Photo credit http://www.dailygalaxy.com Pillars of Creation – Stalpii Creatiei
Far from the booming space battles and roaring warp drives of blockbuster movies, we think of the airless immensity of outer space as being as quiet as it is empty—but it is, in fact, as noisy as anywhere on Earth. But what kind of noise is this? To try and answer that question with his installation, Andrew Williams gathered sounds and data from space—including recordings made by satellites and long-wave radios.
The sound for the installation comes from two main sources:
- Electrons hitting the Earth’s upper atmosphere – recorded using Long Wave Radio by Cluster II satellite on the 9th of July 2001. The recording is entitled Chorus. The title comes from the brief, rising-frequency tones caused by the impacts of electrons, which sound like a chorus of birds singing.
- A deep pulsing sound emanating from the Sun, recorded by the European Space Agency Soho spacecraft and caused by bubbles emanating from deep within the star.
The unique project involves projecting the sounds through multiple speakers and also features projections of still images and videos on multiple screens.
Trajectory will develop over the two days—immersing visitors in the artist’s vision of Earth, and space, as well as an exploration of current research and future challenges for humanity.
As well as Earth’s relationship with the sun and “space weather”—the kind of phenomena that produced the sounds—Andrews’s installation explores the history of our relationship with space from Sputnik to the present day. To create the visual imagery for the show Andrew tracked the trajectories of 250 satellites that are looking at the Earth.
Andrew said: “The installation itself looks at several aspects of space in detail, whilst also providing an opportunity to reflect upon the future in terms of future space research, the effects of space research upon our lives and the big question – the future of humanity. No answers are provided, of course!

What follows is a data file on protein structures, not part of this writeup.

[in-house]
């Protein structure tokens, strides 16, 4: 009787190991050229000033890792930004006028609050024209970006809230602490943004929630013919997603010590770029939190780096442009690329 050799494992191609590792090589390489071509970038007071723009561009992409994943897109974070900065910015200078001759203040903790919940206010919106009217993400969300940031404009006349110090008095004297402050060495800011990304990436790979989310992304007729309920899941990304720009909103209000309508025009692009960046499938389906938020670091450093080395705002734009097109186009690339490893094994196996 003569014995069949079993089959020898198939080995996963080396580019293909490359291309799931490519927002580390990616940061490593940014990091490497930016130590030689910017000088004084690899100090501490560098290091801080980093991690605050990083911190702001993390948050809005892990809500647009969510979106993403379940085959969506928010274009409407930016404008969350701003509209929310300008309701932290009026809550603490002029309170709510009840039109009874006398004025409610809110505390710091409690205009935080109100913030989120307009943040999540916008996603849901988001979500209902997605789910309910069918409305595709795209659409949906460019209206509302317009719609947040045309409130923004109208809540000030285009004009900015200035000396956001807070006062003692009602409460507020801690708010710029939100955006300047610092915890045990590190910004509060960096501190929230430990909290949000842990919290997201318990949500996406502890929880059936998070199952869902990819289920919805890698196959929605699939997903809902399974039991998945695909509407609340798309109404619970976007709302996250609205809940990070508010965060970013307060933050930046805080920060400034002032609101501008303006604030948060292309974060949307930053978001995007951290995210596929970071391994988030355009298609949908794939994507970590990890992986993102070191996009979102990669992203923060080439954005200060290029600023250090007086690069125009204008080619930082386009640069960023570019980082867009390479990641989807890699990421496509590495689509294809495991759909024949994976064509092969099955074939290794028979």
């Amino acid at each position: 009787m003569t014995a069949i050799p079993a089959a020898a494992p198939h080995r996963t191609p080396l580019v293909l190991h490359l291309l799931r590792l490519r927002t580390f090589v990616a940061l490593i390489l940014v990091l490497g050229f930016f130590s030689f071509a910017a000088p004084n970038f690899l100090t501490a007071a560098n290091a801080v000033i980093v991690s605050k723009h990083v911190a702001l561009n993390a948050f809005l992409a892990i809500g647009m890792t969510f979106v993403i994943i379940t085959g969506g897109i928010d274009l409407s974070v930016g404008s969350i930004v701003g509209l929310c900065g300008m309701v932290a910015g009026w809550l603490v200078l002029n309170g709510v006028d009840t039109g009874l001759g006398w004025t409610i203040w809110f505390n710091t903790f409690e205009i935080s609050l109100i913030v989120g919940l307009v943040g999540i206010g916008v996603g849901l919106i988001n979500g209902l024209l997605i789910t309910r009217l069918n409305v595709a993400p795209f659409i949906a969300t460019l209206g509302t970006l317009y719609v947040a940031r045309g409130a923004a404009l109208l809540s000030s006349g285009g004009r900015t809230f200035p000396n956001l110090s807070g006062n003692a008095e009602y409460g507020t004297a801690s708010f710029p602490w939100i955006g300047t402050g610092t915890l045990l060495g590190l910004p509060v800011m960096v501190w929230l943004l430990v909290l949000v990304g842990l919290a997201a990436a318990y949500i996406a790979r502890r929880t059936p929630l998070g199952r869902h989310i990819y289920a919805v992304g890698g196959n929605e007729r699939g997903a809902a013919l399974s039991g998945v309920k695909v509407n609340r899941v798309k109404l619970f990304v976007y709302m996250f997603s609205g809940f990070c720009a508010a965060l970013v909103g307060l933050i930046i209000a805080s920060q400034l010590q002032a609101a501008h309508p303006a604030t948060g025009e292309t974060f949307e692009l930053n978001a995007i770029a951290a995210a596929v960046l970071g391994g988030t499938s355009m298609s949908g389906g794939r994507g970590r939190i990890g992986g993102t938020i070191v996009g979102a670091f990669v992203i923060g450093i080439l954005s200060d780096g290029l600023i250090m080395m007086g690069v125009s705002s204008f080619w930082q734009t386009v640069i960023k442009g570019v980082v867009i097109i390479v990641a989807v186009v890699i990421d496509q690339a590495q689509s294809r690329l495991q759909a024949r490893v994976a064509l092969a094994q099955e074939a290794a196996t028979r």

“The sound is what inspired me – once I had started to create audio from space data I wanted to find a way of presenting it. Much of the data comes from Satellites (in particular Cluster II) and it seemed natural to find the exact location of this when the data was collected. I then realised that the trajectories of satellites created a transfixing and beautiful visual landscape. It also shows how much—or little—of space we currently colonise.”
Andrew Williams became one of the University’s Artists in Residence in 2012, and began a mission with the Space Research Centre to explore new ways of presenting and explaining scientific research to the public.
Andrew Williams de la Centrul de Cercetări Spaţiale din Leicester a folosit datele colectate de sateliţi şi de navete spaţiale pentru a genera sunetul pe care l-am auzi dacă am regla un radio în timp ce ne-am afla în spaţiu.
Cea mai impresionantă realizare a cercetătorului este „Chorus”, o înregistrare ce surprinde zgomotul făcut de electroni în timp ce lovesc atmosfera superioară a Pământului. Sunetul produs de acest fenomen se aseamănă cu cel făcut de nişte grauri aflaţi deasupra unui pârâu.
Sunetul a fost înregistrat de satelitul Cluster II în 2001 folosind un receptor de bandă largă. Williams afirmă că sunete erau în afara spectrului auzului uman, astfel că a fost nevoit să reducă înălţimea sunetelor şi să le filtreze pentru ca oamenii să le poată auzi. (Traducerea via Descopera.ro)
CHORUS consists of brief tones which sounds like a chorus of birds at daybreak created when electrons hit the Earth’s atmosphere. This new audio composition has been created for the Trajectory Installation at Leicester University by Andrew Williams. It makes use of data collected by the Cluster 2 Satelite in 2001 using LWR (long wave radio) Through a process of transposition and filtering the signal (which are naturally outside of the range of human hearing) the tones become audible. Andrew has shaped the material and developed a performance structure using a multi speaker difussion system to recreate the spatial qualities of the Earth Chorus within the gallery space. Andrew is Leverhulme Artist in Residence at the Space Research Centre, Leicester University.
VIDEO by Andrew Williams